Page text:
Reading groups, libraries and social inclusion: experiences of blind and partially sighted people. [BOOK REVIEW]

Amanda M L Taylor

Research output: Contribution to journalBook/Film/Article reviewpeer-review


In Reading Groups, Libraries and Social Inclusion: Experiences of Blind and Partially Sighted People Eileen Hyder captures an ethnographic research project, the focus of which is a library-based reading group for people who have a visual impairment. This account is coherently set against a comprehensive bibliography, indicating that a careful review of relevant literature was carried out. The stated aims of the project were ‘to learn more about the individuals who belong to the group’ and ‘to explore the reading group experience’ (2).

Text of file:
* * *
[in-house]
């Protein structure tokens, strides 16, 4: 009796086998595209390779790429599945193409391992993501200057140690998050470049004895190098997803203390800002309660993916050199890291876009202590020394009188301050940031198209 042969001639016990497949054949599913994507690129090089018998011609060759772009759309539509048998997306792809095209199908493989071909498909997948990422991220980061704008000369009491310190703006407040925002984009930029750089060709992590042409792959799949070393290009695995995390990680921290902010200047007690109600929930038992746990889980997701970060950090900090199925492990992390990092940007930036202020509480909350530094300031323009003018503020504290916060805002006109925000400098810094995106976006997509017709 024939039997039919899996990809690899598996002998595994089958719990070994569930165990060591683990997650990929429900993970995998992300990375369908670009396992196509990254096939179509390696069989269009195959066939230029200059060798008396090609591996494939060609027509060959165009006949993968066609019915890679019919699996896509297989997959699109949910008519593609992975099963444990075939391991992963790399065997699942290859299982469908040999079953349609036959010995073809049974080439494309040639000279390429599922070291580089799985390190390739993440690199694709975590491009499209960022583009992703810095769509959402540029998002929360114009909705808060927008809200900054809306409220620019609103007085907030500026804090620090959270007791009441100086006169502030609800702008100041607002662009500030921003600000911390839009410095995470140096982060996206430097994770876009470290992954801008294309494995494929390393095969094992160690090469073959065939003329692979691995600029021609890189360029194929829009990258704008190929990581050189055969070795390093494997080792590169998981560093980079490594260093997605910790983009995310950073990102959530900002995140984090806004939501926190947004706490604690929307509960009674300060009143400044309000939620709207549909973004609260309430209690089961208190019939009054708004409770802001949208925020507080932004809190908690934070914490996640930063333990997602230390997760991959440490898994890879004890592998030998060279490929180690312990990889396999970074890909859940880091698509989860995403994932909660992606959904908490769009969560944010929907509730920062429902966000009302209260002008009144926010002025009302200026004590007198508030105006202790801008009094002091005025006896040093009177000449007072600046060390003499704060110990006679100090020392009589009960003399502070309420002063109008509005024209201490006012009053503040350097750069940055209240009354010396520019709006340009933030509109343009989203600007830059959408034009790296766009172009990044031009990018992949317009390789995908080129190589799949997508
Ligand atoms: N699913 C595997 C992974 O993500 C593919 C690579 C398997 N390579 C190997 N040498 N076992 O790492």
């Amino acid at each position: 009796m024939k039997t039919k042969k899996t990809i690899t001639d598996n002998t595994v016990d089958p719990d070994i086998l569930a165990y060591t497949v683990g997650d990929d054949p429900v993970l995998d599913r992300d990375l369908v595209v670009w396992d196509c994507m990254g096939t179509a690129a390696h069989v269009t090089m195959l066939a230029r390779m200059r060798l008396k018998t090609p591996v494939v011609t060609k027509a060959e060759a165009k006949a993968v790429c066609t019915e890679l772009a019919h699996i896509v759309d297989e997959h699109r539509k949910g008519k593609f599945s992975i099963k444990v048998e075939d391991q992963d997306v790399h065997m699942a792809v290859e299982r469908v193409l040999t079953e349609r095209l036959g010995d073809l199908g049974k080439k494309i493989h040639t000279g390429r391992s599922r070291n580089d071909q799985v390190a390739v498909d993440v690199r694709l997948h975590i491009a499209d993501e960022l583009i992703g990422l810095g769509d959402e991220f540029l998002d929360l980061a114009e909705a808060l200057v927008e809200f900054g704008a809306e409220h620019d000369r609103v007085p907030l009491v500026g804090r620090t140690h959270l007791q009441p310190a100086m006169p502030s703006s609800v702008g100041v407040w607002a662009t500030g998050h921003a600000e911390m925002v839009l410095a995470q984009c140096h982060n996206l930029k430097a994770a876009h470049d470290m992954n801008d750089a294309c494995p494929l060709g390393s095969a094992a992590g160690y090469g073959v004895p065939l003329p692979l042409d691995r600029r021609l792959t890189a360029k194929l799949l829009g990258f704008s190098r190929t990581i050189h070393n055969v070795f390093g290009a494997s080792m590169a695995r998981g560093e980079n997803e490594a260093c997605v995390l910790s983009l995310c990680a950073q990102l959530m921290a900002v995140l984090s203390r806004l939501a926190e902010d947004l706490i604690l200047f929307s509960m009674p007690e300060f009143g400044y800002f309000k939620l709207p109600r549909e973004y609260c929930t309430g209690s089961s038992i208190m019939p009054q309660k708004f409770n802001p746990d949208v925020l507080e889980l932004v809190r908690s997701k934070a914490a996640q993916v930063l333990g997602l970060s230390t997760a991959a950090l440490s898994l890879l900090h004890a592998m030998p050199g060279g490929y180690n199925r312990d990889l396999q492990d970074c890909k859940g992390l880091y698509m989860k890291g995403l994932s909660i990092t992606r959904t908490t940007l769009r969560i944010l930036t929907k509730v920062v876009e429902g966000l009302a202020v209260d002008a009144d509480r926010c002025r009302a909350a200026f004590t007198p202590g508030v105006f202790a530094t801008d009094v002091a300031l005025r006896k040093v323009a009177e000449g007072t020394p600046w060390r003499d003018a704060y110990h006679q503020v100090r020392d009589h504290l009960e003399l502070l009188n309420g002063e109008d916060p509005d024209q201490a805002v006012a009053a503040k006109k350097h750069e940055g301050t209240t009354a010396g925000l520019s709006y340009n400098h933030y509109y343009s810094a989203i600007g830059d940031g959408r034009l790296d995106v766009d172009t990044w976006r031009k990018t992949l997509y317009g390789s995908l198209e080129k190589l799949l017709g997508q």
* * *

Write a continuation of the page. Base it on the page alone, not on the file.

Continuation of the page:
The text is divided into six chapters beginning with an informative introduction; followed by verbatim accounts of the ‘reading histories’ from each participant. An interesting appraisal of the importance of reading for people with a visual impairment leads to a thought-provoking examination of reading groups and social justice; with the role of the library thoroughly explored and to some extent challenged. Finally, the concept of lifelong learning is discussed; ending with information gathered from respondents who answered a call from the author, via the International Federation for Libraries, explaining innovations that are occurring across the globe.
Original languageEnglish
Article numberISN:0968-7599
Pages (from-to)1172-1173
Number of pages2
JournalDisability and Society
Issue number7
Publication statusPublished - 30 Jun 2014


  • reading groups
  • partially sighted reading groups
  • reading groups for the blind
  • social inclusion
  • groupwork


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